Parents Checklist

  • Be optimistic and open minded.
  • Don’t feel shame or embarrassment.
  • Be encouraging and supportive.
  • Seek independent evaluation in necessary.
  • Become familiar with the disability. Ask questions and seek information.
  • Be willing to work with the teachers.
  • Share your reading material with the teacher.
  • Don’t do your child’s homework for them, rather with them.
  • Request yearly re-evaluation to measure where growth is realized.
  • Disclosure – follow good judgment (piano teacher, soccer/hockey coach, art instructor, etc.)
  • Be your child’s advocate until they can take on the challenge themselves.
  • Kid check – ask your child what is working for them and what’s not.
  • Be patient – remember children instinctively want to do well.
  • Make sure your child has an activity they enjoy and are successful at. (Skateboarding, baking, music, biking, sports, dance, art, etc.)

Source: Randeah Robertson, LDAS, Past President

Suggestions for Parents/Students/Professionals

  • Get to know the up coming teacher. Encourage educators to read your child’s cumulative file. Schedule a conference with the Resource teacher/private tutor/future teacher.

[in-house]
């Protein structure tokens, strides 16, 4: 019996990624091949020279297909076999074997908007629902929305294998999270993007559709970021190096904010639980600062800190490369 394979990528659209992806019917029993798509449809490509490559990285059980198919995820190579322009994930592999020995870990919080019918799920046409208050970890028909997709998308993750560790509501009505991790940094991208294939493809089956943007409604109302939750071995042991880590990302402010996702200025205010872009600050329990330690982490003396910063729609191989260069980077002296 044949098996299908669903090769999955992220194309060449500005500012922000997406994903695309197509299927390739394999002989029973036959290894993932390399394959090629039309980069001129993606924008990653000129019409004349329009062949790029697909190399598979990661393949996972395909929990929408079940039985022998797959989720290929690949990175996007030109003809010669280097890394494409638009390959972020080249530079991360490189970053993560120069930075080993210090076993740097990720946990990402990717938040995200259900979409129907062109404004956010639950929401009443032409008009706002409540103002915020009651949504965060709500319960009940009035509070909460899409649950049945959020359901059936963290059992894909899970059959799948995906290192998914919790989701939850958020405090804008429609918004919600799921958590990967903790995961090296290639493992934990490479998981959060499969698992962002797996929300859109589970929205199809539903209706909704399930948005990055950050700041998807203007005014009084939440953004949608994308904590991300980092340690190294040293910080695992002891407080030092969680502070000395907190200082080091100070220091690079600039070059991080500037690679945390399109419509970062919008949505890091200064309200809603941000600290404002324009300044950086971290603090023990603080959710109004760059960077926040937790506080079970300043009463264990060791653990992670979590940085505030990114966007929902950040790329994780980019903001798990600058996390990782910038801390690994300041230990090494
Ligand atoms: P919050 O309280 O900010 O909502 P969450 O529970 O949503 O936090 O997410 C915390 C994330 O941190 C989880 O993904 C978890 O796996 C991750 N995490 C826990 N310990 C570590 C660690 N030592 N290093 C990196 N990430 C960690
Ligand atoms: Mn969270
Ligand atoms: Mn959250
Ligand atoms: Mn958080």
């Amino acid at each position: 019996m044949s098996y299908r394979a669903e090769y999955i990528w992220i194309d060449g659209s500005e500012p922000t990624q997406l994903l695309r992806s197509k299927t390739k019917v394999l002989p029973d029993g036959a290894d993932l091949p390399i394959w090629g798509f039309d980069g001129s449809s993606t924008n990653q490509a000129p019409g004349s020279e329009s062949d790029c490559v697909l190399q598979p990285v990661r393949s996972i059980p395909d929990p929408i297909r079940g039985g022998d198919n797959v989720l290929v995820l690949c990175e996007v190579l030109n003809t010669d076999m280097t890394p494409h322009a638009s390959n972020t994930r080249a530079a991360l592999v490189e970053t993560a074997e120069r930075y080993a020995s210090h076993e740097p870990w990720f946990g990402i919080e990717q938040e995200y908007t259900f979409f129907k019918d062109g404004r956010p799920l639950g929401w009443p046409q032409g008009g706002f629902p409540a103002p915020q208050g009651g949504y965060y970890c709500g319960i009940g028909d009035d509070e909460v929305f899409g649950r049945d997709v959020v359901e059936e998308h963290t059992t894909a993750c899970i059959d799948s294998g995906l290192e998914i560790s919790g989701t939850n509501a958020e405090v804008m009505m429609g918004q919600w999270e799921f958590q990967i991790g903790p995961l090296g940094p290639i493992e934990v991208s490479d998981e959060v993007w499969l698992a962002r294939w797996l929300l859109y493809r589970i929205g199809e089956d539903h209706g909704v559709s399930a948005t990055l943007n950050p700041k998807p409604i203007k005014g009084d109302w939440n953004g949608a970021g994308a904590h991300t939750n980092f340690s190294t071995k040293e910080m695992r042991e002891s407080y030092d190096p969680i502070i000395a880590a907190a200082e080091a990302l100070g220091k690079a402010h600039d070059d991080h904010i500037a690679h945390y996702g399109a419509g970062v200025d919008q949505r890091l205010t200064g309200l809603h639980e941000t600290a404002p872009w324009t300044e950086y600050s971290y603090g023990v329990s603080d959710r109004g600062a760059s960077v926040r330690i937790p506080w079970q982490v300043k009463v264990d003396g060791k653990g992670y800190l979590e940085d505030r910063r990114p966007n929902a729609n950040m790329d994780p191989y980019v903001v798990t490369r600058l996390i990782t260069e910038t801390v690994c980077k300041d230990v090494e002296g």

• Share strategies that were implemented and are currently working.
  • Ask for the list of mandatory reading material and inquire about upcoming lessons and vocabulary.
  • Investigate if the books are available on tape or in large print.
  • Record books, texts, etc., on a tape recorder, marking each new Chapter.
  • Acquire a “talking book” library card.
  • Ask for talking book catalogues no longer in circulation for home use.
  • Buy pencil grips and stay away from coil bound notebooks.
  • Use coloured hi-lighters and recipe cards.
  • Purchase a good spell check.
  • Weekly check-in with the teacher.
  • Seek out a private tutor
  • Encourage the use of graph paper for math work.
  • Use tactile methods to practice confusing letters.
  • Penmanship can be practiced using large colourful markers for a change.
  • Extra time for exams may be needed (a test is a measurement of the child’s knowledge of the material – period – not whether or not they can do it in the allotted time).
  • Ask for oral examinations where necessary.
  • Ask to answer exam questions on a tape recorder instead of writing them out.

Source: Randeah Robertson, LDAS, Past President